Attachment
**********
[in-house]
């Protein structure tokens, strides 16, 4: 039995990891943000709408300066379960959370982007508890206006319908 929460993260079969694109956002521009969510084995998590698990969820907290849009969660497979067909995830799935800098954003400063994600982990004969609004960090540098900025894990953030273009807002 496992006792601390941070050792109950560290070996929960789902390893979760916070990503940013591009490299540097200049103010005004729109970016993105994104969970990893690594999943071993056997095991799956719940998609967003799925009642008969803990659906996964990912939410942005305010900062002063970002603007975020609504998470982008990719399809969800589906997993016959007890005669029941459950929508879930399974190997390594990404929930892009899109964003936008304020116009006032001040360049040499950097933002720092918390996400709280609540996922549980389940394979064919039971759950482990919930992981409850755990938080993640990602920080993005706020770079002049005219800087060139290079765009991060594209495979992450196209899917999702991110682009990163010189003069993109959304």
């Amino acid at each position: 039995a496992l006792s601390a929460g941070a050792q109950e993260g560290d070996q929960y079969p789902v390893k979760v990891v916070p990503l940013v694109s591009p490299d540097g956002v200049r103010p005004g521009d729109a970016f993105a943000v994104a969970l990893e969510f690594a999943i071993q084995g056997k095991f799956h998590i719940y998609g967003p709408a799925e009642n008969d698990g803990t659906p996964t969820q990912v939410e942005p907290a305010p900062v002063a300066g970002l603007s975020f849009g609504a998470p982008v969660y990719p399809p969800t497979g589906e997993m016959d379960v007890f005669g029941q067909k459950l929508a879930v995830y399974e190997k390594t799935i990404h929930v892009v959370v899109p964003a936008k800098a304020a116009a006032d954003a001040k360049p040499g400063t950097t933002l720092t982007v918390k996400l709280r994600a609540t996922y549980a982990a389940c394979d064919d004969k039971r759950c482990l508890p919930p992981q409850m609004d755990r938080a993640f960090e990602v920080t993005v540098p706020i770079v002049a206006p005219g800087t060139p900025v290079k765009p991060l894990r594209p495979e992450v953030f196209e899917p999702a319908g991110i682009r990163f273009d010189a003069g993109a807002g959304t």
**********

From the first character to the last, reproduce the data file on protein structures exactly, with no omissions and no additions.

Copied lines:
[in-house]
């Protein structure tokens, strides 16, 4: 039995990891943000709408300066379960959370982007508890206006319908 929460993260079969694109956002521009969510084995998590698990969820907290849009969660497979067909995830799935800098954003400063994600982990004969609004960090540098900025894990953030273009807002 496992006792601390941070050792109950560290070996929960789902390893979760916070990503940013591009490299540097200049103010005004729109970016993105994104969970990893690594999943071993056997095991799956719940998609967003799925009642008969803990659906996964990912939410942005305010900062002063970002603007975020609504998470982008990719399809969800589906997993016959007890005669029941459950929508879930399974190997390594990404929930892009899109964003936008304020116009006032001040360049040499950097933002720092918390996400709280609540996922549980389940394979064919039971759950482990919930992981409850755990938080993640990602920080993005706020770079002049005219800087060139290079765009991060594209495979992450196209899917999702991110682009990163010189003069993109959304």
């Amino acid at each position: 039995a496992l006792s601390a929460g941070a050792q109950e993260g560290d070996q929960y079969p789902v390893k979760v990891v916070p990503l940013v694109s591009p490299d540097g956002v200049r103010p005004g521009d729109a970016f993105a943000v994104a969970l990893e969510f690594a999943i071993q084995g056997k095991f799956h998590i719940y998609g967003p709408a799925e009642n008969d698990g803990t659906p996964t969820q990912v939410e942005p907290a305010p900062v002063a300066g970002l603007s975020f849009g609504a998470p982008v969660y990719p399809p969800t497979g589906e997993m016959d379960v007890f005669g029941q067909k459950l929508a879930v995830y399974e190997k390594t799935i990404h929930v892009v959370v899109p964003a936008k800098a304020a116009a006032d954003a001040k360049p040499g400063t950097t933002l720092t982007v918390k996400l709280r994600a609540t996922y549980a982990a389940c394979d064919d004969k039971r759950c482990l508890p919930p992981q409850m609004d755990r938080a993640f960090e990602v920080t993005v540098p706020i770079v002049a206006p005219g800087t060139p900025v290079k765009p991060l894990r594209p495979e992450v953030f196209e899917p999702a319908g991110i682009r990163f273009d010189a003069g993109a807002g959304t």